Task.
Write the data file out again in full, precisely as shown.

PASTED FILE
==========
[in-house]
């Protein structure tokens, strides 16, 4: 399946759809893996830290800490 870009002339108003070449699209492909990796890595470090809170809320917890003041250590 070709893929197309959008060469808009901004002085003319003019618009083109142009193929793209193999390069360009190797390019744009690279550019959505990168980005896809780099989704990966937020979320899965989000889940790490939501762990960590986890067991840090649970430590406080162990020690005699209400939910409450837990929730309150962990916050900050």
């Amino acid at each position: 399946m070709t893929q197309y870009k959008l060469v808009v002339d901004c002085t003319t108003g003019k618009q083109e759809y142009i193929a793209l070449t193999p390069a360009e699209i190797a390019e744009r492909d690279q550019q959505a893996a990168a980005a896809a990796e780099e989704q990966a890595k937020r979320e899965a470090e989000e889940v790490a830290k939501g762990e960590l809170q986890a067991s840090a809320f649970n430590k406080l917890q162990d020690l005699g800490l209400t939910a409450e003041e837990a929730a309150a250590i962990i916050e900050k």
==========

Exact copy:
[in-house]
């Protein structure tokens, strides 16, 4: 399946759809893996830290800490 870009002339108003070449699209492909990796890595470090809170809320917890003041250590 070709893929197309959008060469808009901004002085003319003019618009083109142009193929793209193999390069360009190797390019744009690279550019959505990168980005896809780099989704990966937020979320899965989000889940790490939501762990960590986890067991840090649970430590406080162990020690005699209400939910409450837990929730309150962990916050900050």
């Amino acid at each position: 399946m070709t893929q197309y870009k959008l060469v808009v002339d901004c002085t003319t108003g003019k618009q083109e759809y142009i193929a793209l070449t193999p390069a360009e699209i190797a390019e744009r492909d690279q550019q959505a893996a990168a980005a896809a990796e780099e989704q990966a890595k937020r979320e899965a470090e989000e889940v790490a830290k939501g762990e960590l809170q986890a067991s840090a809320f649970n430590k406080l917890q162990d020690l005699g800490l209400t939910a409450e003041e837990a929730a309150a250590i962990i916050e900050k």